Mea culpa about Serbia. It is an official candidate to join the EU, but I’m not sure where the negotiations now stand, as I haven’t heard any news about them. Also on the official candidates list are Turkey, Montenegro and Macedonia, although Greece is determined to block the latter from joining the EU.

  7. The following text purports to be from Marcus Tullius Cicero. “The budget should be balanced, the treasury should be refilled, public debt should be reduced, the arrogance of officialdom should be tempered and controlled, and the assistance to foreign lands should be curtailed lest Rome become bankrupt. People must again learn to work, instead of living on public assistance.” — Cicero , 55 B.C.

  8. Some Canadian says:

    > Unlike the incompetent Persian Emperor *Darius*

    Correct me if I am wrong, but the only Persian emperor with the name “Darius” in this time frame is Darius I “The Great” of Persia. So why exactly is he incompetent?

    He did a poor job in the Greek Wars. Eric

  9. Sadly for the general Greek population,tough and highly unpopular decisions have to be made…even though this financial mess is not a direct fault of their own.The Greeks know this and now the planned exodus has bugun,especially those who have family in North America.They know there is no quick fix and the younger generation have little future to look forward to.Sadly,the suicide rate amongst Greeks has risen by as much as 50%.This alone should tell a story.Mr.Margolis is correct that you CANNOT solve debt problems by acquiring MORE debt.It just doesn’t work this way.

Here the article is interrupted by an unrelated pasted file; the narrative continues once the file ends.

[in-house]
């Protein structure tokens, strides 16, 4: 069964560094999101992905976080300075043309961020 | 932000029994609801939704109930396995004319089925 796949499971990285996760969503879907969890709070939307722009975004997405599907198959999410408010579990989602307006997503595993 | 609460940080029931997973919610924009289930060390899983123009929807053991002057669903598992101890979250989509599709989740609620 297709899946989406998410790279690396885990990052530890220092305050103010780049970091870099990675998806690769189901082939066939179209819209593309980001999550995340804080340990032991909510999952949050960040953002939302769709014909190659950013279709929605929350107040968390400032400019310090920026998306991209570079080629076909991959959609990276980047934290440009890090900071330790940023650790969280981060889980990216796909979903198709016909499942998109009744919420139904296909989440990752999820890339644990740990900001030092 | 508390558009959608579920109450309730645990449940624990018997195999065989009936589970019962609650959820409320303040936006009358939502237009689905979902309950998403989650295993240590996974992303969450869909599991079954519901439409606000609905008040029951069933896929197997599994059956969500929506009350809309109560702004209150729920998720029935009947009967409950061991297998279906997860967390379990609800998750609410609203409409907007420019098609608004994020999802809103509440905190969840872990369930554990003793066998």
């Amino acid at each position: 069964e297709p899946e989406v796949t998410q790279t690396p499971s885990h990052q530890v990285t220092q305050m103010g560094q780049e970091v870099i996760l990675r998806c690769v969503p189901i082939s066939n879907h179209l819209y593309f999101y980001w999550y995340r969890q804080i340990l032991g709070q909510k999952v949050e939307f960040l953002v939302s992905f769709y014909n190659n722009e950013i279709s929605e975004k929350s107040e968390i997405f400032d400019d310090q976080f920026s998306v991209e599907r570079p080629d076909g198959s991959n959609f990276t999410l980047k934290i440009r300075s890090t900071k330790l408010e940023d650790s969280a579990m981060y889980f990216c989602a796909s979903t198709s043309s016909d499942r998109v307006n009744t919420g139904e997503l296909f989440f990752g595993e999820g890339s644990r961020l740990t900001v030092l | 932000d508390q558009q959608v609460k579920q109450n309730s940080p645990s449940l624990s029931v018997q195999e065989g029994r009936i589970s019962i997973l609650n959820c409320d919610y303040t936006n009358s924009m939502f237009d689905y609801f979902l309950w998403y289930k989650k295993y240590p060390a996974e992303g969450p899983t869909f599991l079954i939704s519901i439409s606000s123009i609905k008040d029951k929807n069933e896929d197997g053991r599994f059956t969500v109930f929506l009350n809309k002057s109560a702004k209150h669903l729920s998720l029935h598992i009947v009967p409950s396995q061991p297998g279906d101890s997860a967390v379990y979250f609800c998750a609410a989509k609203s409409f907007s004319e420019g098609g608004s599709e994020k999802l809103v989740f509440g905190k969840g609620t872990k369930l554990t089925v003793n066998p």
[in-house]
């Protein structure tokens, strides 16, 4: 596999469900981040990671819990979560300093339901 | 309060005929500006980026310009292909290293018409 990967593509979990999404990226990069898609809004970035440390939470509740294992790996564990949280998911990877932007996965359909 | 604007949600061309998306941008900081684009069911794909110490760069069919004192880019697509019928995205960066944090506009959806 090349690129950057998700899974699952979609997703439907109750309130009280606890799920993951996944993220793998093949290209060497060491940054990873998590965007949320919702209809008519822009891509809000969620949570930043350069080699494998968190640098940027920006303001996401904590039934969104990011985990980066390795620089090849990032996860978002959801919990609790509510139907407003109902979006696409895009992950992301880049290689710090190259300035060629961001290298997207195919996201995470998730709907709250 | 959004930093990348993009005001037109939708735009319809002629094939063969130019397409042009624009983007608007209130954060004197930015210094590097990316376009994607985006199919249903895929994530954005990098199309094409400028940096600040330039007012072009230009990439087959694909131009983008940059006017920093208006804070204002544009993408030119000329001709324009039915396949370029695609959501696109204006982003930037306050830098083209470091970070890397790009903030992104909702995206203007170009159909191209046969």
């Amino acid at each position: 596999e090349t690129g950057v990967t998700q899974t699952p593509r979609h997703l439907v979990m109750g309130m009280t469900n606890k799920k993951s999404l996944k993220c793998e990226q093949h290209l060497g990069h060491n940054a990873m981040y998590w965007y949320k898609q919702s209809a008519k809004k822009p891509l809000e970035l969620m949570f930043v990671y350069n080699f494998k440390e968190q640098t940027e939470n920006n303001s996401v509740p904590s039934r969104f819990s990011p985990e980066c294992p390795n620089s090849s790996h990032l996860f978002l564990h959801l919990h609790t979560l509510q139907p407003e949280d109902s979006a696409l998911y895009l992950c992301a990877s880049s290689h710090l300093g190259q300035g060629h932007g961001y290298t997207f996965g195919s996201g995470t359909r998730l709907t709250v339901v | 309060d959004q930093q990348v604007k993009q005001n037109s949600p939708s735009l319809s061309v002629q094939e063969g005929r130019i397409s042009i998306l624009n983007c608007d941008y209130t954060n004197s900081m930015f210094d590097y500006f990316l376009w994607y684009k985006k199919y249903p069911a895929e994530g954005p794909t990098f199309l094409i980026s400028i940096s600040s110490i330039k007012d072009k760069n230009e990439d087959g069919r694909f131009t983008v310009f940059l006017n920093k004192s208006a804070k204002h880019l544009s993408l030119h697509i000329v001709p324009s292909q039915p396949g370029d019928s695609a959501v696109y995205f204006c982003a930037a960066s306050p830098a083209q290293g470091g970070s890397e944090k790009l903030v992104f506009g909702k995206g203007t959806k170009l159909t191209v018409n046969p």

I have mentioned this several times here on this forum,that this whole mess began decades ago after WWII…Europe was in ruins and had to be rebuilt…mass emigration had taken place primarily to North America,to find a better life.Politicians in Europe realized this and the only way to stop the exodus was to “buy” a better life…and future,by borrowing insane amounts of money to finance this.It worked very well for years…people were happy with their newly acquired expensive to maintain social programs that made Hugh Hefner look like a pauper in comparison.